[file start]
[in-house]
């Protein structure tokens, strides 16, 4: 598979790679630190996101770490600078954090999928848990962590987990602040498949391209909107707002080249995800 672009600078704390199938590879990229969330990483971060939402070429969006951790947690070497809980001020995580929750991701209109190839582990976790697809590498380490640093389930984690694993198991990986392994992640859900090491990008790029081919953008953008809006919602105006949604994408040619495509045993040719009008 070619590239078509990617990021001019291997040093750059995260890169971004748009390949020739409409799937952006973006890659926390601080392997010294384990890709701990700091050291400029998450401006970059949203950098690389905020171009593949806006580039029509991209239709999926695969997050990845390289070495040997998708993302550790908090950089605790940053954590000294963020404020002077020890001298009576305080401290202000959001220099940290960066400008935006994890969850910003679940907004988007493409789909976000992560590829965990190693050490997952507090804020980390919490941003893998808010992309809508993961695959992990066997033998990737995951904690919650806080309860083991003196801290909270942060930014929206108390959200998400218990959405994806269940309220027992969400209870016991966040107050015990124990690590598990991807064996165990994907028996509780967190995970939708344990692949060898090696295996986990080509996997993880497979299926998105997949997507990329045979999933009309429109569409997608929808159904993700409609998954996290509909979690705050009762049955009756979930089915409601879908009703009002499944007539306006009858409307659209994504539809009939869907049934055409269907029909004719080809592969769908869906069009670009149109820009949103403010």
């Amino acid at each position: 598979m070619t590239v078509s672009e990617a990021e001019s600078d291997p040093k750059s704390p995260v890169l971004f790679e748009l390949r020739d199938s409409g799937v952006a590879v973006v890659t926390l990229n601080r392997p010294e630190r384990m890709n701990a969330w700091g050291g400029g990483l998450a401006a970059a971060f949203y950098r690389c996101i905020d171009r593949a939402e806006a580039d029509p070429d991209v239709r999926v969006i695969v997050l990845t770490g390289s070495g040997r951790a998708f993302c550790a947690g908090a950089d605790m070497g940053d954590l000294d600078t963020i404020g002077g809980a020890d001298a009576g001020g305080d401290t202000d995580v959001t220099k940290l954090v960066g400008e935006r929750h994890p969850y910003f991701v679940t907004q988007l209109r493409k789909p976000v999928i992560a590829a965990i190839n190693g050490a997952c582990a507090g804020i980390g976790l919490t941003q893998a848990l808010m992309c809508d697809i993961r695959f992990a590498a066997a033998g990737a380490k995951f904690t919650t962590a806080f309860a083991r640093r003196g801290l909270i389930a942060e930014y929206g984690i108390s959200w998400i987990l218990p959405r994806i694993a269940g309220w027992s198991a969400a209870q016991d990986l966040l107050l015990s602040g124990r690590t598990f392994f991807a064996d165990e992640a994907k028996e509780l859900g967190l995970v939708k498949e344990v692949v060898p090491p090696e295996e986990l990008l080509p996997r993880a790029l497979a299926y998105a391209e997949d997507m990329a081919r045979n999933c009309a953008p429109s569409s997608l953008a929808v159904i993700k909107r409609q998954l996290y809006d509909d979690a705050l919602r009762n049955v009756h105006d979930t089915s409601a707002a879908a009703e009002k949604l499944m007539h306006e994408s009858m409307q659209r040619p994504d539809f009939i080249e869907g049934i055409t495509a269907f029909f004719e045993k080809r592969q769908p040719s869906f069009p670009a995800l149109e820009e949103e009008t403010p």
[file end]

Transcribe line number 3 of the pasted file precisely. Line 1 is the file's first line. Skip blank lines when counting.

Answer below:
């Amino acid at each position: 598979m070619t590239v078509s672009e990617a990021e001019s600078d291997p040093k750059s704390p995260v890169l971004f790679e748009l390949r020739d199938s409409g799937v952006a590879v973006v890659t926390l990229n601080r392997p010294e630190r384990m890709n701990a969330w700091g050291g400029g990483l998450a401006a970059a971060f949203y950098r690389c996101i905020d171009r593949a939402e806006a580039d029509p070429d991209v239709r999926v969006i695969v997050l990845t770490g390289s070495g040997r951790a998708f993302c550790a947690g908090a950089d605790m070497g940053d954590l000294d600078t963020i404020g002077g809980a020890d001298a009576g001020g305080d401290t202000d995580v959001t220099k940290l954090v960066g400008e935006r929750h994890p969850y910003f991701v679940t907004q988007l209109r493409k789909p976000v999928i992560a590829a965990i190839n190693g050490a997952c582990a507090g804020i980390g976790l919490t941003q893998a848990l808010m992309c809508d697809i993961r695959f992990a590498a066997a033998g990737a380490k995951f904690t919650t962590a806080f309860a083991r640093r003196g801290l909270i389930a942060e930014y929206g984690i108390s959200w998400i987990l218990p959405r994806i694993a269940g309220w027992s198991a969400a209870q016991d990986l966040l107050l015990s602040g124990r690590t598990f392994f991807a064996d165990e992640a994907k028996e509780l859900g967190l995970v939708k498949e344990v692949v060898p090491p090696e295996e986990l990008l080509p996997r993880a790029l497979a299926y998105a391209e997949d997507m990329a081919r045979n999933c009309a953008p429109s569409s997608l953008a929808v159904i993700k909107r409609q998954l996290y809006d509909d979690a705050l919602r009762n049955v009756h105006d979930t089915s409601a707002a879908a009703e009002k949604l499944m007539h306006e994408s009858m409307q659209r040619p994504d539809f009939i080249e869907g049934i055409t495509a269907f029909f004719e045993k080809r592969q769908p040719s869906f069009p670009a995800l149109e820009e949103e009008t403010p």